Dr. Steven Mpungu Kiwuwa

Thursday, March 27th, 2014

Dr. Steven Mpungu Kiwuwa is a lecturer at the Department of Child Health and Development centre, School of Medicine, Makerere University College of Health Sciences. He has a background in Human Medicine, with a Master’s degree in Clinical Epidemiology and Biostatistics. He recently graduated (January 2014) with a Doctor of Philosophy of Makerere University where he investigated Gene diversity of Plasmodium falciparum in children with mild and severe malaria.


Steven’s department is responsible for coordination of the medical undergraduate COBERS (Community Based Education, Research and Service) program at the medical school. As a lecturer, his duties entail participation in the teaching of research methodology and community diagnosis, student instruction and supervision. Additional activities entail teaching and supervision of graduate students in Epidemiology, Biostatistics and Laboratory based scientific methods. Steven was instrumental in the establishment of the research coordination office and the streamlining of IRC review procedures as an IRC administrator and member at the medical school; and was also actively involved in the coordination of ethics capacity strengthening grants with support from EDCTP and AMANET.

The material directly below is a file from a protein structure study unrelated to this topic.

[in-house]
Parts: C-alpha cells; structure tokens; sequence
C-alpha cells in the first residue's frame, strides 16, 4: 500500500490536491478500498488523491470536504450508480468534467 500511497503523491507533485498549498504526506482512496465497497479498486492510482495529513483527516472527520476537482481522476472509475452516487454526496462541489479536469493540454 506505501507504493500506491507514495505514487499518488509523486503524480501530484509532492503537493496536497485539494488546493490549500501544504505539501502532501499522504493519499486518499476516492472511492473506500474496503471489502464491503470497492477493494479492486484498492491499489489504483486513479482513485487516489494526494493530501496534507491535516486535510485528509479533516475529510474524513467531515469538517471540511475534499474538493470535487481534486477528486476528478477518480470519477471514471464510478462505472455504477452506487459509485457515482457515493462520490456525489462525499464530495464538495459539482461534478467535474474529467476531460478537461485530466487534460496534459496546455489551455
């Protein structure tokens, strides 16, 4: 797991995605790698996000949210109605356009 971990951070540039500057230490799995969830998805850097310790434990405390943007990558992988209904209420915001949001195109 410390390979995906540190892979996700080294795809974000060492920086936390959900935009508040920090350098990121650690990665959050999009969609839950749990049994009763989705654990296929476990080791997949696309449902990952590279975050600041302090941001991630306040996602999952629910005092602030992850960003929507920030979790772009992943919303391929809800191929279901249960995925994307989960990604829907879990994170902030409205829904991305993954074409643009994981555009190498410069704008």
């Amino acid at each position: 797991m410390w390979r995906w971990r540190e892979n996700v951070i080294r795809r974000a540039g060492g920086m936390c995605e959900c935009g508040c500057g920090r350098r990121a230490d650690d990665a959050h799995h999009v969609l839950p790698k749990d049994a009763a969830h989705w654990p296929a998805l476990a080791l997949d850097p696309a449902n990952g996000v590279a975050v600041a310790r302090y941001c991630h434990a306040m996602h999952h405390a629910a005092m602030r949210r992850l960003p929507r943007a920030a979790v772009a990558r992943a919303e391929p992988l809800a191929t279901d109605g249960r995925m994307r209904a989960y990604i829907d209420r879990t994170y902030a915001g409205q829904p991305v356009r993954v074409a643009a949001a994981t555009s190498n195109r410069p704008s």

Steven has also participated in international collaborative research initiatives funded by the European Union (EU) 6th and 7th framework programs. He worked as the regional coordinator and contact point for the East African region, on a networking project on poverty related diseases during 2007 to 2010 and recently worked as “EO2HEAVEN” (Earth Observation and Environmental modelling for the mitigation of Health risks) local project coordinator for investigating the impact of climatic and environmental variables on the outbreaks of cholera epidemics in Kasese district in Uganda (2010 – 2013).


As a trainee of the JH-Fogarty African Bioethics Training program, he plans to further develop and enhance his skills in bioethics, provide a leadership role in the training programs of bioethics at Makerere University, and actively participate in the activities of the proposed bioethics centre, including developing monitoring and performance programs for IRC activities, creating and fostering innovative approaches for ethical review by IRCs and mentoring of students and junior faculty in bioethics activities.